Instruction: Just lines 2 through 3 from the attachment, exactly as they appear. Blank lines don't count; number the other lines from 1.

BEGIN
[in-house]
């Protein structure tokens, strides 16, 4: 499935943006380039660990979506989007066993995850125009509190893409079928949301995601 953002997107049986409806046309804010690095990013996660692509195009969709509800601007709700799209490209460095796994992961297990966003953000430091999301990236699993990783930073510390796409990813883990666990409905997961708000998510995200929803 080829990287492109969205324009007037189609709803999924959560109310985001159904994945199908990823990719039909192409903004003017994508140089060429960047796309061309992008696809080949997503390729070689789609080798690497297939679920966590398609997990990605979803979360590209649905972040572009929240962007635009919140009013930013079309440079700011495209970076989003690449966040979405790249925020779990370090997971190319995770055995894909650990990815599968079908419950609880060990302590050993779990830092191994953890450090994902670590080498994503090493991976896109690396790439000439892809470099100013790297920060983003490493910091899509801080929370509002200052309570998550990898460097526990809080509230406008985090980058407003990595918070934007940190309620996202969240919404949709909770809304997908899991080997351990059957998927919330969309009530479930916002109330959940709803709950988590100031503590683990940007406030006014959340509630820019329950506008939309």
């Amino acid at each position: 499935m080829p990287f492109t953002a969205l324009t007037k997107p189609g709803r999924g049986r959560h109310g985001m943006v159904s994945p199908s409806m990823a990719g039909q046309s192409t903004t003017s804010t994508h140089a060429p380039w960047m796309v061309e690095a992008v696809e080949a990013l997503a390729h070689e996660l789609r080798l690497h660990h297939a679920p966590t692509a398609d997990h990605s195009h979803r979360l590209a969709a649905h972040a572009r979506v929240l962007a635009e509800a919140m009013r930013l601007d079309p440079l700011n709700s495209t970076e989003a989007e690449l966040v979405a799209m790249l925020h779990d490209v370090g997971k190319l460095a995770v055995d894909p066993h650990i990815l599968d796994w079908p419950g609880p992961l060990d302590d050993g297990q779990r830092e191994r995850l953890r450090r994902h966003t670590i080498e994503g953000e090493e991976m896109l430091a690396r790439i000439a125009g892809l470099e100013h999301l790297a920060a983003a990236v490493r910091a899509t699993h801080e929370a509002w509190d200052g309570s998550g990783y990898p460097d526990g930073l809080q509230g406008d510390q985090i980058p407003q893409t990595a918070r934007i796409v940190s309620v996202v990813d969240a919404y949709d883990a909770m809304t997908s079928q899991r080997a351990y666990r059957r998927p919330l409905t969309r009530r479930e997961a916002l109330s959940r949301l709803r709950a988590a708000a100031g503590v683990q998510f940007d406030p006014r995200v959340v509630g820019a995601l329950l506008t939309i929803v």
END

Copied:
């Protein structure tokens, strides 16, 4: 499935943006380039660990979506989007066993995850125009509190893409079928949301995601 953002997107049986409806046309804010690095990013996660692509195009969709509800601007709700799209490209460095796994992961297990966003953000430091999301990236699993990783930073510390796409990813883990666990409905997961708000998510995200929803 080829990287492109969205324009007037189609709803999924959560109310985001159904994945199908990823990719039909192409903004003017994508140089060429960047796309061309992008696809080949997503390729070689789609080798690497297939679920966590398609997990990605979803979360590209649905972040572009929240962007635009919140009013930013079309440079700011495209970076989003690449966040979405790249925020779990370090997971190319995770055995894909650990990815599968079908419950609880060990302590050993779990830092191994953890450090994902670590080498994503090493991976896109690396790439000439892809470099100013790297920060983003490493910091899509801080929370509002200052309570998550990898460097526990809080509230406008985090980058407003990595918070934007940190309620996202969240919404949709909770809304997908899991080997351990059957998927919330969309009530479930916002109330959940709803709950988590100031503590683990940007406030006014959340509630820019329950506008939309």
């Amino acid at each position: 499935m080829p990287f492109t953002a969205l324009t007037k997107p189609g709803r999924g049986r959560h109310g985001m943006v159904s994945p199908s409806m990823a990719g039909q046309s192409t903004t003017s804010t994508h140089a060429p380039w960047m796309v061309e690095a992008v696809e080949a990013l997503a390729h070689e996660l789609r080798l690497h660990h297939a679920p966590t692509a398609d997990h990605s195009h979803r979360l590209a969709a649905h972040a572009r979506v929240l962007a635009e509800a919140m009013r930013l601007d079309p440079l700011n709700s495209t970076e989003a989007e690449l966040v979405a799209m790249l925020h779990d490209v370090g997971k190319l460095a995770v055995d894909p066993h650990i990815l599968d796994w079908p419950g609880p992961l060990d302590d050993g297990q779990r830092e191994r995850l953890r450090r994902h966003t670590i080498e994503g953000e090493e991976m896109l430091a690396r790439i000439a125009g892809l470099e100013h999301l790297a920060a983003a990236v490493r910091a899509t699993h801080e929370a509002w509190d200052g309570s998550g990783y990898p460097d526990g930073l809080q509230g406008d510390q985090i980058p407003q893409t990595a918070r934007i796409v940190s309620v996202v990813d969240a919404y949709d883990a909770m809304t997908s079928q899991r080997a351990y666990r059957r998927p919330l409905t969309r009530r479930e997961a916002l109330s959940r949301l709803r709950a988590a708000a100031g503590v683990q998510f940007d406030p006014r995200v959340v509630g820019a995601l329950l506008t939309i929803v």